It’s halfway into the school year, and for many parents of chronically disorganized kids, it’s a time of mounting frustration. Your child may have started the year strong, with a brand new planner and a great system of color-coded folders, only to slowly fall back into a pattern of missed assignments, coats left in lockers, and last-minute scrambles on long-term assignments. He may have even gotten back on the wagon a few times, clearing out his bag, and starting with a fresh system, only to stumble again. And when mid-year report cards come home with grades that show a lot less than you know your child to be capable of, things can start to feel hopeless. There is hope, though—oftentimes, it just requires a shift in how we look at organizational skills problems. Below are five tips to help you do just that.
1. Resist the blame game. Oftentimes kids who are disorganized are labeled as lazy or lacking in work ethic. But research at NYU Langone over the past decade tells us that organizational skills deficits are real deficits, in the same vein as a math or reading disorder. And just like with a math or reading disorder, kids with organizational deficits need extra support. Framing the problem as a character flaw is demotivating. Instead, frame it as a challenge you and your child can overcome together.
2. Take it one step at a time. Getting organized requires a lot of sub-skills—writing down assignments, keeping paper organized, managing homework time, and planning for long-term assignments, to name a few. Asking your child to make changes in all of these areas at once is setting her up for failure. Make a list of all the specific skills your child needs to work on. Choose one skill to start with (such as filling out her planner every day), and don’t move on to the next skill until she has it mastered.
3. Step it down. For kids who struggle with organizational skills, the best organizational tools are usually the ones that involve the least number of steps to use. If filing a paper means punching that paper with a three-hole punch, pulling out a binder, opening the rings, putting the paper in, and closing the rings, that paper isn’t as likely to get filed. A better solution might be an accordion file, which allows your child to just drop the paper right in. Work with your child to find organizational systems that use the least number of steps possible.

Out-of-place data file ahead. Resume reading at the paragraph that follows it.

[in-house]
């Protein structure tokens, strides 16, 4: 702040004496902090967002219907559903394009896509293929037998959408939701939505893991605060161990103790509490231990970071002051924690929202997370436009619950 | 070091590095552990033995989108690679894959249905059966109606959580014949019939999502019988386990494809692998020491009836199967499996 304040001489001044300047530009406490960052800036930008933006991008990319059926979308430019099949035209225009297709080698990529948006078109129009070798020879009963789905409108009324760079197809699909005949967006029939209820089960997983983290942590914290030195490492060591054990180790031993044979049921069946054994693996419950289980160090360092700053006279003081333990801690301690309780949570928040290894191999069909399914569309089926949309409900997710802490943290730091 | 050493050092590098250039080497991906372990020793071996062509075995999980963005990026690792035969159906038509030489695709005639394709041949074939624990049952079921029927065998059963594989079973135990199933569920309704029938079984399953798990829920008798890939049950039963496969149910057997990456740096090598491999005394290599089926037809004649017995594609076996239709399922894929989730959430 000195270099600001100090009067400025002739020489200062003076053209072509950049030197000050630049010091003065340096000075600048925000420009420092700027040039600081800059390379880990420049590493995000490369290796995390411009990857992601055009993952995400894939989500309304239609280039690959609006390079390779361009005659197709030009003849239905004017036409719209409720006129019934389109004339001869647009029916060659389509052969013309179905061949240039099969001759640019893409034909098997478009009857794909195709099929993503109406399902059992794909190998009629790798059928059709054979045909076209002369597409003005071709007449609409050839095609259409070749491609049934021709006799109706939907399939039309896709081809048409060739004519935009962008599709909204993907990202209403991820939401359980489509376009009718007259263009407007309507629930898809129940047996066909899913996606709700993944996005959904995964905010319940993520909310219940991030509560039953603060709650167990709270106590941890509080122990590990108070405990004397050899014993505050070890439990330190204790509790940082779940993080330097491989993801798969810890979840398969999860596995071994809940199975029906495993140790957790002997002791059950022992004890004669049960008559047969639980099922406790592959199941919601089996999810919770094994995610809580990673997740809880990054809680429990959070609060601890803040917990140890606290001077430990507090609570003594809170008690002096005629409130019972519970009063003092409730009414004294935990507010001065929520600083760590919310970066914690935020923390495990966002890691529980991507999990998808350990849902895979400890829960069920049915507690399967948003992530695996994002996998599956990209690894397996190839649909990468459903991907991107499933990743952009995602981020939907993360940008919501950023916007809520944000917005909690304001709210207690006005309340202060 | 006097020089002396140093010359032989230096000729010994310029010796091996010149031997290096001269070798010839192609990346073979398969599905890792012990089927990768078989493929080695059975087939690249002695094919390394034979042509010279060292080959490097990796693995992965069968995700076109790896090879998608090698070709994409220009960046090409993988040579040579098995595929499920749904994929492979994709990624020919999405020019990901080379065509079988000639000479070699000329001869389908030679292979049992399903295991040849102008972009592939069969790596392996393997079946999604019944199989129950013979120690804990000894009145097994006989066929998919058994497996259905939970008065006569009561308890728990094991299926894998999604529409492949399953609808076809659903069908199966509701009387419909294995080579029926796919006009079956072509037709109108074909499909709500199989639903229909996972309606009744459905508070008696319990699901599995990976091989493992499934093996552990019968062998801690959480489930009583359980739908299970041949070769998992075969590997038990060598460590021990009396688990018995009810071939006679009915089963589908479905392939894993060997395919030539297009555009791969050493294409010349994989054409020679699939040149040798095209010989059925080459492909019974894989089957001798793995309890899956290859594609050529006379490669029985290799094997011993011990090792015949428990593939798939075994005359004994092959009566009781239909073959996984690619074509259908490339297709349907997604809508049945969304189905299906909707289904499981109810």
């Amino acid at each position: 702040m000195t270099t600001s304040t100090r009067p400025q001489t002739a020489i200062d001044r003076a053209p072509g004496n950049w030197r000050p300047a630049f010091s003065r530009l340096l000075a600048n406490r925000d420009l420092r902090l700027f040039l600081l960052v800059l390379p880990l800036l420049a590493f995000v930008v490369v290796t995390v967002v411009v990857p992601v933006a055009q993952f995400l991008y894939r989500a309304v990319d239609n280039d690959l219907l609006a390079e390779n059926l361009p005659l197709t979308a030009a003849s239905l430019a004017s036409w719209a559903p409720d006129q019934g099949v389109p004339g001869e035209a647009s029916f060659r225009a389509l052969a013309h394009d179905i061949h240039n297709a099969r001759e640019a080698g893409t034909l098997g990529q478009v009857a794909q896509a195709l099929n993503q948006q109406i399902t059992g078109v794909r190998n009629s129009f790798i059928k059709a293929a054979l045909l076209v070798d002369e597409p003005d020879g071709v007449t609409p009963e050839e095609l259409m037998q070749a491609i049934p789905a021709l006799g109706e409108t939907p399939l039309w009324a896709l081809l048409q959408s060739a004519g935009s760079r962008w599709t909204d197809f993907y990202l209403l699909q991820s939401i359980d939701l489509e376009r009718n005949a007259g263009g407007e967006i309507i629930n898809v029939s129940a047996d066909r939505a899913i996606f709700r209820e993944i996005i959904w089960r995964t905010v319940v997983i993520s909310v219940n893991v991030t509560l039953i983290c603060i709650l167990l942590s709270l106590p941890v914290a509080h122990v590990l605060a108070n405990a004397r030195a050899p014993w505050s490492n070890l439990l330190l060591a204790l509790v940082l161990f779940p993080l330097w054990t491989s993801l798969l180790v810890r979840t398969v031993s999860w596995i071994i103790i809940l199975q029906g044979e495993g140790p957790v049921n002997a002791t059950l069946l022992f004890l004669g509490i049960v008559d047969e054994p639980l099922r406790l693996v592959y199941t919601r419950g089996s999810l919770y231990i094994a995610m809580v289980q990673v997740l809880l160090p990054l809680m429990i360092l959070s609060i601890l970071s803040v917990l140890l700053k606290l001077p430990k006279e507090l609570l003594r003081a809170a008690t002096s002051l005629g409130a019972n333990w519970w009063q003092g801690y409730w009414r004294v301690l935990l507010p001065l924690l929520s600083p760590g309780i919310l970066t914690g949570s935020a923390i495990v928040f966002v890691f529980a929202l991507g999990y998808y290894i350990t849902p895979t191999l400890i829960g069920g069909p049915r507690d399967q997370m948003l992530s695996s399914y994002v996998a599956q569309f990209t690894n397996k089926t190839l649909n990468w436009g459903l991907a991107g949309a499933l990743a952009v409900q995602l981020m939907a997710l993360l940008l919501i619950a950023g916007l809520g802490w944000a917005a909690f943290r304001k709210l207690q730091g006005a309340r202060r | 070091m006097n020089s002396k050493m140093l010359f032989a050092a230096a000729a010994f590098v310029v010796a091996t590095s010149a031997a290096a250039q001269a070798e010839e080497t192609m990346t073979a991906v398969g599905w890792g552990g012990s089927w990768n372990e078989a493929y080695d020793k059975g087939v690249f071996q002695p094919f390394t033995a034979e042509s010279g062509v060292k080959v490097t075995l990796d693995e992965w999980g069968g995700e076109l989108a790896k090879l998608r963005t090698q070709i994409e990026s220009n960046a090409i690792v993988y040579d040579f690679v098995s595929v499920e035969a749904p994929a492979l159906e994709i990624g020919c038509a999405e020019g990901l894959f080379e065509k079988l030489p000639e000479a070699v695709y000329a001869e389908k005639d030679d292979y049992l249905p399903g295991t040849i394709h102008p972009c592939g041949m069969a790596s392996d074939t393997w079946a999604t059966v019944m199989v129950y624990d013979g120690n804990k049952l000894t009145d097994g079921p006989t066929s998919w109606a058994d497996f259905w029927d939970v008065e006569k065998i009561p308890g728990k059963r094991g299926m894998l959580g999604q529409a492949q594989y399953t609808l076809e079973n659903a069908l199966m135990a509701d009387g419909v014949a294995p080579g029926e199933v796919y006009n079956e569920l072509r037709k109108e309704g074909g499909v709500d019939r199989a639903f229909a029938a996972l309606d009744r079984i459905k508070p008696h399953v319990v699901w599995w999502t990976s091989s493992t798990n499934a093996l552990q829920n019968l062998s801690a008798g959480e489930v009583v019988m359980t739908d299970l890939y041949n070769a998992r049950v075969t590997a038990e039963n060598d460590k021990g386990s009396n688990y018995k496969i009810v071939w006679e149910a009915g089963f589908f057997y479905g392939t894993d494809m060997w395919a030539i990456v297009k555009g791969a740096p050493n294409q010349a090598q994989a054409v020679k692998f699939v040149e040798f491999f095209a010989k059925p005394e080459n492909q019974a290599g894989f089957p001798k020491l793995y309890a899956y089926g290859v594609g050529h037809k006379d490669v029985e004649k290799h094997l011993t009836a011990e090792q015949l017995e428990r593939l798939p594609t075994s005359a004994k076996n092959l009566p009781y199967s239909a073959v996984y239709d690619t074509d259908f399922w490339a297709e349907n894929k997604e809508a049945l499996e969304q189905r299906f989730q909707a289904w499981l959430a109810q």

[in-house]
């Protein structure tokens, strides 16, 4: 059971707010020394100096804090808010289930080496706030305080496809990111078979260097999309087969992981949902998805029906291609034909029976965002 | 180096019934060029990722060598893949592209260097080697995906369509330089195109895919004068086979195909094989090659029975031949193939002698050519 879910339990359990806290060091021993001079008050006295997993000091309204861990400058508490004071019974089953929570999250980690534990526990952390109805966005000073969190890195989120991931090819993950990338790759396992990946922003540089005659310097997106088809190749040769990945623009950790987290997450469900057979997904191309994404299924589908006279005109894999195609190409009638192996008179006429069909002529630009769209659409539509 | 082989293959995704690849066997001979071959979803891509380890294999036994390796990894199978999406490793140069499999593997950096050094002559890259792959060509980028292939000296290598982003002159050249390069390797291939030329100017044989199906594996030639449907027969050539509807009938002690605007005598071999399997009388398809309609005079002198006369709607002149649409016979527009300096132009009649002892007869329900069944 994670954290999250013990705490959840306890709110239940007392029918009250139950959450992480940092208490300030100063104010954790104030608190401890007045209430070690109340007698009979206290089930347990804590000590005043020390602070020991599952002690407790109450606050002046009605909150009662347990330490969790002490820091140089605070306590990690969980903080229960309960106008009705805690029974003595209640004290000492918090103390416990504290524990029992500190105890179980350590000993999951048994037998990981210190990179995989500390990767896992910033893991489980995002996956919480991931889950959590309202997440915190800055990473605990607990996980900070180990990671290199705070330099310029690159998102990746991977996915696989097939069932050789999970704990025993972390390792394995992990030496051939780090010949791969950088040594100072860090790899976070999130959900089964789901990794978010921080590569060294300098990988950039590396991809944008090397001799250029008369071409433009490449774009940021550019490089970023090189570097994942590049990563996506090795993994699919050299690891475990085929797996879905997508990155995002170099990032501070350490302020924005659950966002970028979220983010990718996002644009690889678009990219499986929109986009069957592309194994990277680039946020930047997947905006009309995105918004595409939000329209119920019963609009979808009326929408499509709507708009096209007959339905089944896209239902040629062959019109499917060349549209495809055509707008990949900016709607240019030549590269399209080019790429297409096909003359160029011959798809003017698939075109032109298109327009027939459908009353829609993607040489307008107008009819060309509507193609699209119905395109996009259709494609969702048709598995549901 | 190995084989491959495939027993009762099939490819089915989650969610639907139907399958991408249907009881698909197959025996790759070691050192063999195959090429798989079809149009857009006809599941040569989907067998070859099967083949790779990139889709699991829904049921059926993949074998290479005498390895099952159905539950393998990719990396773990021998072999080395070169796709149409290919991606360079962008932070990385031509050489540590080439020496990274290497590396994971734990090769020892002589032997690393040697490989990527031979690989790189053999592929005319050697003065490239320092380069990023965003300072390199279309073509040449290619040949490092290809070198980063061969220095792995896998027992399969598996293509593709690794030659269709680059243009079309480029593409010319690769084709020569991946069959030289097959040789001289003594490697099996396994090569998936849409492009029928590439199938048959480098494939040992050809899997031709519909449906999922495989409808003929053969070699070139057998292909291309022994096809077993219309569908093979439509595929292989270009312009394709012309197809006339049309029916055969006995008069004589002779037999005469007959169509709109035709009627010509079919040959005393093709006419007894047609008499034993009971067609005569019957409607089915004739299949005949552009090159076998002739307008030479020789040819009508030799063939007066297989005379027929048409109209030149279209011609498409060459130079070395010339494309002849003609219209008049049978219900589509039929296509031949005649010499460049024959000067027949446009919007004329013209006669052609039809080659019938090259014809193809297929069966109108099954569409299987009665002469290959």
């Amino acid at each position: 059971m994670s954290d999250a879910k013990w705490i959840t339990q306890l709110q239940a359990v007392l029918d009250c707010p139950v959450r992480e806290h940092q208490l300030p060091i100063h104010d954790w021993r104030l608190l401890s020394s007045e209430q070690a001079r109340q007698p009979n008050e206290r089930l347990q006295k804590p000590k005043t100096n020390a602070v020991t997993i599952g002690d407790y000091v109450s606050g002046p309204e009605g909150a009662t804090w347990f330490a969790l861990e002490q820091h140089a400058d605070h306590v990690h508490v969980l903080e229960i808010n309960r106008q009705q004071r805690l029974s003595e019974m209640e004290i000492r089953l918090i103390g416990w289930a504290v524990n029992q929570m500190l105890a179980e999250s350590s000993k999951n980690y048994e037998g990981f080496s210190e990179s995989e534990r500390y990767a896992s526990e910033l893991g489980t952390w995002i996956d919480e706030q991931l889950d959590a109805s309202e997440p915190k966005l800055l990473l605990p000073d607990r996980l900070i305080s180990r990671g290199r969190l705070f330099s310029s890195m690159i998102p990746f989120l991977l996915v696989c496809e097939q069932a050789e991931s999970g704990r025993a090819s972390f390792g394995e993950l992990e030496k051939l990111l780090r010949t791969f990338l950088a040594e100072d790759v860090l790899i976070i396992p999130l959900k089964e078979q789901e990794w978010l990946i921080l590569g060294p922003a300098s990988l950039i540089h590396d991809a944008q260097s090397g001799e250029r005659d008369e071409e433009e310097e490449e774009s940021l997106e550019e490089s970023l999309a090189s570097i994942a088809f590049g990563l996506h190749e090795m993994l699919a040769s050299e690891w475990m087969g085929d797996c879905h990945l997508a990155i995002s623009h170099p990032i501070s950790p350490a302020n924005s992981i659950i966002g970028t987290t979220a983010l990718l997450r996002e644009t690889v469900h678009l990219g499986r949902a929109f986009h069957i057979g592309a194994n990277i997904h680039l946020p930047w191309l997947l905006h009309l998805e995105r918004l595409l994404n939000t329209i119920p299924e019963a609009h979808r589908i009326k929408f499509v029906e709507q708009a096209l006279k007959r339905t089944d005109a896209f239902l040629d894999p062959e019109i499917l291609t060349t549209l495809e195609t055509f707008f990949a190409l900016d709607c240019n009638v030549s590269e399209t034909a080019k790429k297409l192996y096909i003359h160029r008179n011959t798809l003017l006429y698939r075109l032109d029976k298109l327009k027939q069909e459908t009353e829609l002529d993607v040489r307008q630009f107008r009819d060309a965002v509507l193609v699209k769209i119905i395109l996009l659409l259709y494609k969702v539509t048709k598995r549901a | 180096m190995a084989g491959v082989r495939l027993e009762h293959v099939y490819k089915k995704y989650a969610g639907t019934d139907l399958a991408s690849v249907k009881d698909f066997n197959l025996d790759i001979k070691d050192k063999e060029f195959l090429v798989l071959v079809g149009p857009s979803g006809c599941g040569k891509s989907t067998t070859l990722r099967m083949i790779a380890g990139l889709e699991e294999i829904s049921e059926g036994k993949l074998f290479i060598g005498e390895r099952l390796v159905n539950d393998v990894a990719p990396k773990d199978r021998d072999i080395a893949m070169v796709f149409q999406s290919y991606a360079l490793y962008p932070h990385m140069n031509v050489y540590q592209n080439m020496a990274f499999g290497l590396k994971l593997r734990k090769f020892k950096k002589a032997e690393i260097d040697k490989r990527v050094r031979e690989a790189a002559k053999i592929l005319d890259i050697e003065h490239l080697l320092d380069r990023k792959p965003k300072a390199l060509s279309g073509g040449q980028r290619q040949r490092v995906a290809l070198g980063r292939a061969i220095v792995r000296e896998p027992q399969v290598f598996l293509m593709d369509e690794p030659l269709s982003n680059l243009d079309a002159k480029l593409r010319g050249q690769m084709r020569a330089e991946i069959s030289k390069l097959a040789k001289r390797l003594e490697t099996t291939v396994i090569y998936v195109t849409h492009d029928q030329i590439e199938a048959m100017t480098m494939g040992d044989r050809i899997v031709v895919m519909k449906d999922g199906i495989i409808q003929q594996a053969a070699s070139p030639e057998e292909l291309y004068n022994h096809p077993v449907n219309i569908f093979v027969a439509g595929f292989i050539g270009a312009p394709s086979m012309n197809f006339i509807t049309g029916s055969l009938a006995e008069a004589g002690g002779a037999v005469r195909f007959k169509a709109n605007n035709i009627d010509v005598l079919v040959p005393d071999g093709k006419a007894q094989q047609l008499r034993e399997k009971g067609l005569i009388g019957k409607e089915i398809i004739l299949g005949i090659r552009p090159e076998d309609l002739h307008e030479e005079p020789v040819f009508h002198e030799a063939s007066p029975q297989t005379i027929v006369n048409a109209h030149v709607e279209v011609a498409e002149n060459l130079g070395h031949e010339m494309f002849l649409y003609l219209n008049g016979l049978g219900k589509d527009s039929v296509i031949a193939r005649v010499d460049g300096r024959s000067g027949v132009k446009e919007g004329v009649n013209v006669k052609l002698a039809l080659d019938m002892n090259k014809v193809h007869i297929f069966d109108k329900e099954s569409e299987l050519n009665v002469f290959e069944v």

4. Make long-term rewards short-term rewards. Many kids who struggle with organization have a learning style that favors short-terms rewards (like getting out of class quickly) over long-term rewards (like knowing all the details of your assignment, so you get a good grade at the end of the semester). You can boost organization by providing short-term rewards for use of organizational skills. Give your child a small daily prize for things like coming home with all his books, having his planner filled out completely, and having all papers filed correctly.
5. Know when to ask for help. If your child has persistent organizational problems and your efforts to help her have failed, it may be time to consider a psychological evaluation. Several psychological issues, including ADHD, can lead to problems with organization. The good news is there are empirically validated treatments to help. At the NYU Langone Child Study Center, we offer Organizational Skills Training, a program developed and researched by our doctors, at our Manhattan, Westchester, New Jersey, and Long Island locations.
Most importantly, don’t lose hope! Just because it is more difficult for some kids to develop organizational skills, doesn’t mean that they can’t do it. Providing some extra support and maintaining a can-do attitude goes a long way towards setting your child on the path to organizational success.
Jennifer L. Rosenblatt, PhD, is a clinical assistant professor in the Department of Child and Adolescent Psychiatry at the Child Study Center at NYU Langone Medical Center, and sees patients through the Child Study Center’s home- and school-based service in Westchester County, New York.